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Current polling shows Donald Trump behind in the 2020 election race. In this Q&A, LSE US Centre Director Professor Peter Trubowitz talks on how Trump’s response to the COVID-19 pandemic is hurting him in his traditional base of rural America, and how he might continue to attack China to deflect blame away from his poor record.   

Is the pandemic cutting into Trump’s base?

America is suffering from a national leadership deficit, which is clearly evident in the polls. A Washington Post-NBC poll yesterday showed former Vice President Joe Biden leading Trump by 15 points, 55 to 45. What really caught my eye in the poll though is what is happening to Trump in rural America — his vaunted base. Trump’s once commanding 47 percent lead there has fallen to 18 points and you don’t have to be a rocket scientist to understand why: those voters are now in the areas that are being hit hardest by the surge of COVID-19 cases in the US. This is what has been driving Trump’s polling deficit, and it now appears to be cutting into his political base.

What will Trump do to close the polling deficit?

Look for Trump to try to deflect blame toward everyone and anyone for the pandemic. And you can bet your bottom dollar that China will be singled out. Why? Because in many voters’ minds China was already seen as a threat to American jobs. Since the outbreak of the pandemic, their views of China have become even more negative. According to a recent Pew poll, roughly two thirds of Americans now hold a negative view of China. This has not been lost on Trump. It was clear in his press conference last week announcing the end of Hong Kong’s favored trading status with the US in response to China’s harsh new security law in the city. He attacked China for its human rights violations in Hong Kong, and in Xinjiang province too. And in case the point was lost on any American voters, he also attacked Joe Biden, arguing that the former Vice President was in Beijing’s pocket. You can count on hearing a lot more from Mr. Trump about China in the coming weeks of the campaign.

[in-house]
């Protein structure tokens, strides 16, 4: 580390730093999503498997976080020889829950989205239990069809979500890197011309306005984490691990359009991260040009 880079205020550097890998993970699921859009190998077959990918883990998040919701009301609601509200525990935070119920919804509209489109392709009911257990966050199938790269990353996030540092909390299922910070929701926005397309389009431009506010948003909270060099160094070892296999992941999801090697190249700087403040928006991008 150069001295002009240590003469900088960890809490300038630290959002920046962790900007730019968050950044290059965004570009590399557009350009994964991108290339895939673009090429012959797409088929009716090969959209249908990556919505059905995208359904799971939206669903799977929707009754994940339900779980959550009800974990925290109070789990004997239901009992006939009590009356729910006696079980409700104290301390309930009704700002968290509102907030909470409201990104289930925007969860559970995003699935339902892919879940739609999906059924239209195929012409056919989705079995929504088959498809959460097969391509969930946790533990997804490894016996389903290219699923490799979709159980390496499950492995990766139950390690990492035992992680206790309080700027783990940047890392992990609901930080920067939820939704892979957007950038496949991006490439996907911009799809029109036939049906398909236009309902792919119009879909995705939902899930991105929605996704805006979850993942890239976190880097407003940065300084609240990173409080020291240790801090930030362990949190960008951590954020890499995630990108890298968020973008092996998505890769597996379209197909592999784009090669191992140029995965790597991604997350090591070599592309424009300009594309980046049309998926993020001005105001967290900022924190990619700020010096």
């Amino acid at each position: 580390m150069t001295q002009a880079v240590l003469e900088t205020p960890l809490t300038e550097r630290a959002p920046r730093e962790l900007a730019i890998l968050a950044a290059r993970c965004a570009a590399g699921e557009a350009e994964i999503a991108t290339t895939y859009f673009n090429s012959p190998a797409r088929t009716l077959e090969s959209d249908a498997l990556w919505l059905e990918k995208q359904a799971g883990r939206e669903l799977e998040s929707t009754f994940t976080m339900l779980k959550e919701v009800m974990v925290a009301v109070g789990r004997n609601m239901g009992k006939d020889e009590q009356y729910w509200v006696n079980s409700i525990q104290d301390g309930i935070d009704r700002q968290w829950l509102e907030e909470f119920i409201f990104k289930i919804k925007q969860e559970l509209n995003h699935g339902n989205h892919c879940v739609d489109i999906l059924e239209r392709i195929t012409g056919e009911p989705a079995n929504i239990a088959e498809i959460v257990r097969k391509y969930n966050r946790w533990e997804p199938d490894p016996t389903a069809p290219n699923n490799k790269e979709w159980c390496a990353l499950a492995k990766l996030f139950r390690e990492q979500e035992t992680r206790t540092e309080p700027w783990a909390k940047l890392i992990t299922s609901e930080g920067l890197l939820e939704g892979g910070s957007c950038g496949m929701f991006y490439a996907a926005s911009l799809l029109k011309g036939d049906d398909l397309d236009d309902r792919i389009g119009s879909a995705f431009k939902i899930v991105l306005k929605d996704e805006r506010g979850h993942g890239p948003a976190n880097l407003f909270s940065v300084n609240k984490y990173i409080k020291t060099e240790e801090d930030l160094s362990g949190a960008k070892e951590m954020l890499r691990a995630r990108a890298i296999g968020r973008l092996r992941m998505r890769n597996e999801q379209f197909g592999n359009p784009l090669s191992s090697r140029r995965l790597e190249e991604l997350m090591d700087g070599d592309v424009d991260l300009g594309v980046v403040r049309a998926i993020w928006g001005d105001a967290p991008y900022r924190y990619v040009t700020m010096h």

Can Democrats take the Senate?

One election story flying below the radar is the tightening Senate races. Six months ago, Republicans looked certain to hold on to their 53 to 47 majority. This is no longer a sure bet. Races that were competitive, like those in Maine and North Carolina, are rapidly trending Democratic. We see a similar pattern in Arizona and Colorado. This has already led to an upsurge in Democratic fundraising. Whether it leads Republican candidates to start “socially distancing” themselves from Mr. Trump remains to be seen. That will be a tell-tale sign of likely Democratic gains.

  • This article is based on interview comments Professor Trubowitz gave to Bloomberg on 20 July 2020. 
  • Featured image: TRUMP barn by Dan Keck is Public Domain.

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Note: This article gives the views of the author, and not the position of USAPP– American Politics and Policy, nor of the London School of Economics. 

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About the author 

Peter TrubowitzLSE US Centre
Peter Trubowitz is Professor of International Relations, and Director of the LSE’s US Centre. His main research interests are in the fields of international security and comparative foreign policy, with special focus on American grand strategy and foreign policy. He also writes and comments frequently on US party politics and elections and how they shape and are shaped by America’s changing place in the world.

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